The more market participants who shifted, the more who were encouraged to do likewise in response to the ebb of liquidity out of Treasury bill futures and its flow into eurodollar futures. As liquidity ebbs, price changes may increasingly reflect order imbalances rather than new information, adding basis risk and so reinforcing the incentive to shift. The converse holds for those contracts gaining liquidity.
In bond markets, the equivalent of the TED spread is the swap spread: the difference between, say, the 10-year fixed rate on interest rate swaps and the 10-year government bond yield. Like the TED spread, US dollar and euro swap spreads have at times spiked, inflicting substantial losses on supposedly hedged portfolios. Spikes occurred at the time of Drexel Burnham Lambert's bankruptcy in early 1990, the US bond market sell-off of 1994, the Asian financial crisis of 1997, the Russian and LTCM events of August- September 1998, and corporate credit strains around the bursting of the tech bubble in 2000 (Graph 2, left-hand panel). Indeed, already by the early 2000s, the frequency of spikes in swap spreads was pointing to the likelihood that the bond benchmark would tip from government rates to swaps (McCauley (2001, 2002), Remolona and Wooldridge (2003)).
Since 2007, recurring experience of basis risk strengthened the incentive for market participants to reconsider their choice of instrument for hedging and positioning. The GFC saw swap spreads widen on the back of an unprecedented loss of creditworthiness on the part of major swap dealers and flight to quality (Graph 2, left-hand panel). The European sovereign strains of 2011 led to sharp increases in euro swap spreads as well as a pronounced decoupling of spreads across countries (Graph 2, right-hand panel). And in 2015, the US dollar swap spread turned puzzlingly negative (Sundaresen and Sushko (2015), Ehlers and Eren (2016)).
Tracking the tipping process
To gauge the shift from one benchmark to another, our preferred measure is the turnover of interest rate derivatives. Trading activity directly reveals market participants' preferred instrument for hedging and positioning. Furthermore, turnover tends to be closely correlated with other measures of market liquidity: for example, high turnover often accompanies narrow bid-ask spreads (CGFS (1999a)).2
Ideally, the turnover of all relevant instruments should be compared, whether traded in cash markets or derivatives markets. However, the liquidity of derivatives can be seen as a proxy for the liquidity of the underlying instruments. Derivatives markets ease hedging and positioning, and therefore their development enhances the liquidity of related cash markets (CGFS (1999b)).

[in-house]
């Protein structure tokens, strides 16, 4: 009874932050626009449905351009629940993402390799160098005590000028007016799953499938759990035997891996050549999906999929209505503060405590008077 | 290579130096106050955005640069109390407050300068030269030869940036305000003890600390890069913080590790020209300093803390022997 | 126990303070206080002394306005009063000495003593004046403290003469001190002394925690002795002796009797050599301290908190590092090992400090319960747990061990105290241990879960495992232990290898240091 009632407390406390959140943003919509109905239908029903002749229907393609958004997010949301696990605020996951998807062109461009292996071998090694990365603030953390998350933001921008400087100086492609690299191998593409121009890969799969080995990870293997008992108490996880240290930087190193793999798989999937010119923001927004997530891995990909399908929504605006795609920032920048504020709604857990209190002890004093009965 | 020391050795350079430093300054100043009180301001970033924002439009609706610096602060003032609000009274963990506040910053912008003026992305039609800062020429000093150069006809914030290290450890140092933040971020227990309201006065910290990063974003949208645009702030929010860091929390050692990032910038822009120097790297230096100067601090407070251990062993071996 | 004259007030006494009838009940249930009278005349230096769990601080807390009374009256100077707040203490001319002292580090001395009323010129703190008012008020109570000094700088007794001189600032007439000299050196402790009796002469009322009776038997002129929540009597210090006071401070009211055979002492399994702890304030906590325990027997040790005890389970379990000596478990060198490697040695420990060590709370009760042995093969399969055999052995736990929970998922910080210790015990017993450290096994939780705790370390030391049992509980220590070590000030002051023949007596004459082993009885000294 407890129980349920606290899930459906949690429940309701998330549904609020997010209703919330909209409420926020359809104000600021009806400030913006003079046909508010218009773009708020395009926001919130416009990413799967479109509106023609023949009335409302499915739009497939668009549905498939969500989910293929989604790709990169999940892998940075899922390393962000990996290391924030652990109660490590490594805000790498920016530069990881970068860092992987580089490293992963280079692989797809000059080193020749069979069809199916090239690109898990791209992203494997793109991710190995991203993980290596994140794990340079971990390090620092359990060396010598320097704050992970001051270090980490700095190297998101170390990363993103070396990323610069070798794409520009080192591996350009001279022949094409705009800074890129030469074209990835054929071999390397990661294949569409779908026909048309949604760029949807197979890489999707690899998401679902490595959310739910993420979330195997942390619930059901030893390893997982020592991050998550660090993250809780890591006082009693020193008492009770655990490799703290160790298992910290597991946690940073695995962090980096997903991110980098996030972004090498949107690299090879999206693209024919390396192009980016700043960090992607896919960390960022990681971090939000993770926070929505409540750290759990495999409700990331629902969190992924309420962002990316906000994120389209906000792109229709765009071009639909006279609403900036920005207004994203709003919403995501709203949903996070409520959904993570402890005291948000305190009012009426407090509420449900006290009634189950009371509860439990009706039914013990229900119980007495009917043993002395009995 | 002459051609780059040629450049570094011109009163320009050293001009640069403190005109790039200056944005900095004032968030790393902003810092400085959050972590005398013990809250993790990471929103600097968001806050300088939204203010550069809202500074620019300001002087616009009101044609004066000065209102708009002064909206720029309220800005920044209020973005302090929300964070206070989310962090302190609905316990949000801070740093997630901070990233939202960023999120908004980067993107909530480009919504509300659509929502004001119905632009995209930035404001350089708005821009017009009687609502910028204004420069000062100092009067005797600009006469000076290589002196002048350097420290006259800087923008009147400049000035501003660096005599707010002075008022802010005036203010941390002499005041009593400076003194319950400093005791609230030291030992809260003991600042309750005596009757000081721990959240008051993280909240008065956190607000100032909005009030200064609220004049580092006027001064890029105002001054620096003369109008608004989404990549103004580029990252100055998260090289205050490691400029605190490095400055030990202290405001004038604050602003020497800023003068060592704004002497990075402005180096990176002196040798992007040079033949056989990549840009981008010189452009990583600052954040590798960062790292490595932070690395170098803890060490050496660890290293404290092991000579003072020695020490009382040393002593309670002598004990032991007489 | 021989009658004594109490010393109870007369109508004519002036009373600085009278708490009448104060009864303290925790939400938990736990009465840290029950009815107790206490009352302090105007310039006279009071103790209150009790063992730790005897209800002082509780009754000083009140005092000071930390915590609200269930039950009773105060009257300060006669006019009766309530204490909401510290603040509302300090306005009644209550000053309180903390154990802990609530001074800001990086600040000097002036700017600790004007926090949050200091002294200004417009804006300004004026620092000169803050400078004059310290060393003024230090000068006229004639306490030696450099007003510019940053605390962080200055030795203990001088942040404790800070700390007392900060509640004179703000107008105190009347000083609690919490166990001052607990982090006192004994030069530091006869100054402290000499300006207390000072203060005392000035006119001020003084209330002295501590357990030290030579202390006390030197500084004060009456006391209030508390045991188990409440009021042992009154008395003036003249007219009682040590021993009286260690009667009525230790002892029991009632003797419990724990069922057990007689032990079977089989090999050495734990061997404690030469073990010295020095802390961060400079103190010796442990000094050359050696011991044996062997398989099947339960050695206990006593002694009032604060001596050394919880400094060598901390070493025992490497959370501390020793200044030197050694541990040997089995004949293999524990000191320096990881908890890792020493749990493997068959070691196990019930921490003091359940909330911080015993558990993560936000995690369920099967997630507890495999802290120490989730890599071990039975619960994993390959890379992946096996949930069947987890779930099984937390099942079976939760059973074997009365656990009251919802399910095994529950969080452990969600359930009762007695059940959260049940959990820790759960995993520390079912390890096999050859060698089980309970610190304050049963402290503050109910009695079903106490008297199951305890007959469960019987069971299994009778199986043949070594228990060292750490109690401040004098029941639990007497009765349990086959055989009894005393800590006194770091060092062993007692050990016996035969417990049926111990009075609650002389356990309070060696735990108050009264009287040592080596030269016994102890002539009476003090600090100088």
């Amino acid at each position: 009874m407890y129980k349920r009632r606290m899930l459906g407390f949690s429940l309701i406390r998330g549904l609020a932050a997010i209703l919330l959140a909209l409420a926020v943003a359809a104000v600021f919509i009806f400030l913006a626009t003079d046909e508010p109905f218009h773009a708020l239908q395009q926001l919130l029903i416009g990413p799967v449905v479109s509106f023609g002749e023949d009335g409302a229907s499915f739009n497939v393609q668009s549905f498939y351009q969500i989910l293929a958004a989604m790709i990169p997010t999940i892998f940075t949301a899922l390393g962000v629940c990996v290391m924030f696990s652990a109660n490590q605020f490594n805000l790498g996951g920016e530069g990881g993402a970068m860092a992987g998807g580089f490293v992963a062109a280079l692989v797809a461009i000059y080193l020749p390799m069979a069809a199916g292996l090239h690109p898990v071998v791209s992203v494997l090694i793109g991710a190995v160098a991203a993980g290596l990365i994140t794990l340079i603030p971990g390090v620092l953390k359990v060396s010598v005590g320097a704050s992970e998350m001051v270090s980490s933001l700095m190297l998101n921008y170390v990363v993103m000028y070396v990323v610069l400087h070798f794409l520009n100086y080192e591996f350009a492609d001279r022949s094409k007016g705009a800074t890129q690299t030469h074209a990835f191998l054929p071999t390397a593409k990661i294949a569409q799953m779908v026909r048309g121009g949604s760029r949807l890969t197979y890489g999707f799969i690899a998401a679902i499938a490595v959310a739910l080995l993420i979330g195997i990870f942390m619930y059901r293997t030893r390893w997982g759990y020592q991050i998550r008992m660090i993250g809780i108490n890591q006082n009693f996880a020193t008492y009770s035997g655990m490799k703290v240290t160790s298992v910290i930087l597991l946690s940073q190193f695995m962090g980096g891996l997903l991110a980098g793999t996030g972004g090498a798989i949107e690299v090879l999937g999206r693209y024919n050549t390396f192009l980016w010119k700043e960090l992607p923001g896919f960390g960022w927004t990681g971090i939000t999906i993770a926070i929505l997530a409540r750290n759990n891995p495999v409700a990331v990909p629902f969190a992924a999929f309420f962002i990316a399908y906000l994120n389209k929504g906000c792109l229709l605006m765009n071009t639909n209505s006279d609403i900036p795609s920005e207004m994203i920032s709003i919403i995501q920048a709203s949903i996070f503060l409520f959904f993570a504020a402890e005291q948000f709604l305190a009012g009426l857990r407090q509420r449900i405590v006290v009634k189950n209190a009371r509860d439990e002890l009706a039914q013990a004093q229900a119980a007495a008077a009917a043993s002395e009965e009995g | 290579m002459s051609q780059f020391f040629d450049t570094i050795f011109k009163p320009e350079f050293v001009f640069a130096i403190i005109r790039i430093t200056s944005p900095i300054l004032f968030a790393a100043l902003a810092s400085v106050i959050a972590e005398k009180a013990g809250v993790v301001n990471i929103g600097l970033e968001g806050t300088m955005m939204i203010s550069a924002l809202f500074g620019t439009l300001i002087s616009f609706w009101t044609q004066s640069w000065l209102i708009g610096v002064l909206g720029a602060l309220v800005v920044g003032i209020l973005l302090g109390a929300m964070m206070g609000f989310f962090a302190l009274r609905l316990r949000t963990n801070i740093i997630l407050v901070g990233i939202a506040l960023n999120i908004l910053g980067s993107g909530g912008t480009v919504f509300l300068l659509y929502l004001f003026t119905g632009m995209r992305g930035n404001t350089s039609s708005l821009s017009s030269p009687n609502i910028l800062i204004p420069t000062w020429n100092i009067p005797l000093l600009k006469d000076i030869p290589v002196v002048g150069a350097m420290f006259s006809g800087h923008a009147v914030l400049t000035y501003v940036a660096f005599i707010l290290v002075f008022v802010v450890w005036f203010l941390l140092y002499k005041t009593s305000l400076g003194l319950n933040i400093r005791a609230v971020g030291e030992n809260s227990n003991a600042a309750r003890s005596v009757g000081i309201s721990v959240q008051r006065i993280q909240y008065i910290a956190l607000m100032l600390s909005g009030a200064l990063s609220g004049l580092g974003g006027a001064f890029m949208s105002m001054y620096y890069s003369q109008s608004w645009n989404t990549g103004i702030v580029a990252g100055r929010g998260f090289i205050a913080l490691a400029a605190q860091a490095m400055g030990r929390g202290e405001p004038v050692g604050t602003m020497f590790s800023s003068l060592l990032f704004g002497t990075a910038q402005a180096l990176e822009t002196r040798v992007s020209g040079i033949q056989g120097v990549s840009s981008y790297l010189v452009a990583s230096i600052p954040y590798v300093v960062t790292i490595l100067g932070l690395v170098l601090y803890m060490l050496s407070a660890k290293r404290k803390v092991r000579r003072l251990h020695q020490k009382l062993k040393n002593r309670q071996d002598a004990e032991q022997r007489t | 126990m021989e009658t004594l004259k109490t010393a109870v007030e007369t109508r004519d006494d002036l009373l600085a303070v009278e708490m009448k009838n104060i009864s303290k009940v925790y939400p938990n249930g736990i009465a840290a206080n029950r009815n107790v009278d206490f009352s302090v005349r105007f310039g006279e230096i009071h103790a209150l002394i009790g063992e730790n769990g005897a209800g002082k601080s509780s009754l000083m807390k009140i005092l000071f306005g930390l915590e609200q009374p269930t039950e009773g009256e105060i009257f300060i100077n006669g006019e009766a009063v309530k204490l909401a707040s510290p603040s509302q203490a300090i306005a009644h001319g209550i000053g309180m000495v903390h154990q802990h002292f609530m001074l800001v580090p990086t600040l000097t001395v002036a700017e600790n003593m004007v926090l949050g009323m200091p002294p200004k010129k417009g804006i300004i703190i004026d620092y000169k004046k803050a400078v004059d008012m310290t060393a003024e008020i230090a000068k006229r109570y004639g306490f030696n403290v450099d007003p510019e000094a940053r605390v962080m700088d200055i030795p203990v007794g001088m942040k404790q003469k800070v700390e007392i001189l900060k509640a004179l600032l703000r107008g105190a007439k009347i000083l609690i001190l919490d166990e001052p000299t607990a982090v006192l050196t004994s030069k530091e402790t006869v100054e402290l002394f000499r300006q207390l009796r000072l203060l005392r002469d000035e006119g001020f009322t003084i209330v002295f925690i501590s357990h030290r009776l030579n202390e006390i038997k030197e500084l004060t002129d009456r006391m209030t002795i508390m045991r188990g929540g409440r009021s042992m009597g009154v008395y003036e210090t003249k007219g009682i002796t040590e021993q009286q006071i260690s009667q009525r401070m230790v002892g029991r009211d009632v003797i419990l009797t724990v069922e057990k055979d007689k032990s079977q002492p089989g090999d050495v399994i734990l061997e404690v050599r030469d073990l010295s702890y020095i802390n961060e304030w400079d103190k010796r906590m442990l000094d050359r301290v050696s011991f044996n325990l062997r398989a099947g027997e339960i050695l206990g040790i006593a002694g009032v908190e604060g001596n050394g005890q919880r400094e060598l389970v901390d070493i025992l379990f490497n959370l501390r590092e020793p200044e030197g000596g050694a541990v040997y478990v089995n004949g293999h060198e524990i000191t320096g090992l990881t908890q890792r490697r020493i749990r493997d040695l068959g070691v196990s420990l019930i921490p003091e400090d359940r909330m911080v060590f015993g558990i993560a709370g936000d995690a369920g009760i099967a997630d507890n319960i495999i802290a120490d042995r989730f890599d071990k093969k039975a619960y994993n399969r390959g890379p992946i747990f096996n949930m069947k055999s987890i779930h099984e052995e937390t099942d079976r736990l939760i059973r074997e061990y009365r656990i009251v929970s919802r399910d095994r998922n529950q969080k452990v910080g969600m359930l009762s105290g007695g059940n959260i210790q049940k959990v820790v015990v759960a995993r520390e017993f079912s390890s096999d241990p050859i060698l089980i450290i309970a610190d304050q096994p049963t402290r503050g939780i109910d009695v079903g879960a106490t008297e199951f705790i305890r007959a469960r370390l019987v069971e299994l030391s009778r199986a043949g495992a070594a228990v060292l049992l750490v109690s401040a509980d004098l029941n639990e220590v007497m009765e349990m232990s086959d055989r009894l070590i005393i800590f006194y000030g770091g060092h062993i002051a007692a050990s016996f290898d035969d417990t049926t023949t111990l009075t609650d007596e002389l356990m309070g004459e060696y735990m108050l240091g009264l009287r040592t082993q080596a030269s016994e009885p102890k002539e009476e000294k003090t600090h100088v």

Furthermore, data on derivatives turnover are more readily available than data on cash transactions, as well as being more comparable across countries. The BIS compiles monthly data on the turnover of futures and options on organised exchanges (BIS (2015)). It also collects data on the turnover of OTC derivatives in the Triennial Central Bank Survey of foreign exchange and OTC derivatives markets (BIS (2016)). Unlike in money markets, where derivatives referencing interbank rates are traded heavily on exchanges, in bond markets derivatives referencing interbank rates are traded overwhelmingly over the counter. Almost without exception, bond derivatives traded on exchanges are referenced to a government rate.
The available data have two shortcomings, however. First, the Triennial Central Bank Survey is conducted only in April of every third year. Higher-frequency data would make it easier to distinguish between structural changes and short-term cyclical developments. That said, the cross section of currencies collected in the Triennial Survey helps to highlight global trends. A second shortcoming is that the OTC data are not available by maturity. IRS referencing long-term interest rates are grouped together with overnight index swaps (OIS) and other short-term swaps. Although OIS account for a sizeable share of total swap turnover, estimates for three currencies, including the euro and the US dollar, suggest that conclusions based on the reported swap data are robust to adjustments for OIS turnover (see box).
Bond benchmarks around the world
Looking around the world, the latest data point to swaps as the established benchmark for long- term interest rates. In April 2016, the daily average turnover of interest rate swaps and options was $2.0 trillion, compared with $0.5 trillion for government bond futures and options. Even if OIS account for as much as half of swap trading, aggregate turnover shows that bond derivatives are mainly referenced to swap rates.
The dominance of IRS is even more evident in the disaggregated data. Whereas over 30 currencies have OTC markets for interest rate swaps, only 15 have government bond futures (Graph 3). If inactive markets are excluded, namely those where turnover averaged less than $1 billion per day in April 2016, then 27 currencies have active IRS markets but only eight have active bond futures. Notably, even for currencies with active bond futures, swaps predominate, as shown in Graph 4, which plots turnover in government futures and IRS to scale.
Since the year 2000, futures exchanges have launched contracts on a number of emerging market government bonds. However, only those for China and Korea are actively traded (Graph 5, left-hand panel). Futures on Indian government bonds have been launched no fewer than three times, but none has succeeded yet (Graph 5, right-hand panel, which shows the last of the three). Kreicher et al (2014) demonstrate that the absolute size of the bond market and per capita GDP explain which countries have active bond futures.